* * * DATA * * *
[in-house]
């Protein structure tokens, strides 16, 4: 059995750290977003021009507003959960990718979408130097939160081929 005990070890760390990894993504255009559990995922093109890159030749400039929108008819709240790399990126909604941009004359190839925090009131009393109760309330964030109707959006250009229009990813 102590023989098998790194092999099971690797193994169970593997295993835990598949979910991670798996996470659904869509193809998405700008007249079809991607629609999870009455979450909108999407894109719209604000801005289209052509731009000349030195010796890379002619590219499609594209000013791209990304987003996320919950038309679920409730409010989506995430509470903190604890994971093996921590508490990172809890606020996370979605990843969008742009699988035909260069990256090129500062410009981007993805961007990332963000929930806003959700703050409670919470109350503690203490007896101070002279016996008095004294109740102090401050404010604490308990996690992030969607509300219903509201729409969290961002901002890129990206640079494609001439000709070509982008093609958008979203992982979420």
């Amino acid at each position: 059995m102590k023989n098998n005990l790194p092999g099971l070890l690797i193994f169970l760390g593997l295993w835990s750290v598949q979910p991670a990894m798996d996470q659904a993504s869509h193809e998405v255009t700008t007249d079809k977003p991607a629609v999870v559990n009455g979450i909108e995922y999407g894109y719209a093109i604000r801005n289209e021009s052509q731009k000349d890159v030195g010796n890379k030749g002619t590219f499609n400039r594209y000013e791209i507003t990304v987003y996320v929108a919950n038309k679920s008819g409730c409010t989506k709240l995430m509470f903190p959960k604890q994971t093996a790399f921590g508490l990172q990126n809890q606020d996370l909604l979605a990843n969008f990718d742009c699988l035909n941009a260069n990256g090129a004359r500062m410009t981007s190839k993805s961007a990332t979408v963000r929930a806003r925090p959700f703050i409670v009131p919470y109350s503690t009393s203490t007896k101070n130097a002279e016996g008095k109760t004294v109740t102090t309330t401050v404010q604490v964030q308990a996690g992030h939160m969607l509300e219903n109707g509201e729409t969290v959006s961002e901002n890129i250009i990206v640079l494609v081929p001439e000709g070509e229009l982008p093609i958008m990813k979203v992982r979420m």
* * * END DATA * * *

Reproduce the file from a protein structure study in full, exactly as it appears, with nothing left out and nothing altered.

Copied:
[in-house]
């Protein structure tokens, strides 16, 4: 059995750290977003021009507003959960990718979408130097939160081929 005990070890760390990894993504255009559990995922093109890159030749400039929108008819709240790399990126909604941009004359190839925090009131009393109760309330964030109707959006250009229009990813 102590023989098998790194092999099971690797193994169970593997295993835990598949979910991670798996996470659904869509193809998405700008007249079809991607629609999870009455979450909108999407894109719209604000801005289209052509731009000349030195010796890379002619590219499609594209000013791209990304987003996320919950038309679920409730409010989506995430509470903190604890994971093996921590508490990172809890606020996370979605990843969008742009699988035909260069990256090129500062410009981007993805961007990332963000929930806003959700703050409670919470109350503690203490007896101070002279016996008095004294109740102090401050404010604490308990996690992030969607509300219903509201729409969290961002901002890129990206640079494609001439000709070509982008093609958008979203992982979420």
């Amino acid at each position: 059995m102590k023989n098998n005990l790194p092999g099971l070890l690797i193994f169970l760390g593997l295993w835990s750290v598949q979910p991670a990894m798996d996470q659904a993504s869509h193809e998405v255009t700008t007249d079809k977003p991607a629609v999870v559990n009455g979450i909108e995922y999407g894109y719209a093109i604000r801005n289209e021009s052509q731009k000349d890159v030195g010796n890379k030749g002619t590219f499609n400039r594209y000013e791209i507003t990304v987003y996320v929108a919950n038309k679920s008819g409730c409010t989506k709240l995430m509470f903190p959960k604890q994971t093996a790399f921590g508490l990172q990126n809890q606020d996370l909604l979605a990843n969008f990718d742009c699988l035909n941009a260069n990256g090129a004359r500062m410009t981007s190839k993805s961007a990332t979408v963000r929930a806003r925090p959700f703050i409670v009131p919470y109350s503690t009393s203490t007896k101070n130097a002279e016996g008095k109760t004294v109740t102090t309330t401050v404010q604490v964030q308990a996690g992030h939160m969607l509300e219903n109707g509201e729409t969290v959006s961002e901002n890129i250009i990206v640079l494609v081929p001439e000709g070509e229009l982008p093609i958008m990813k979203v992982r979420m």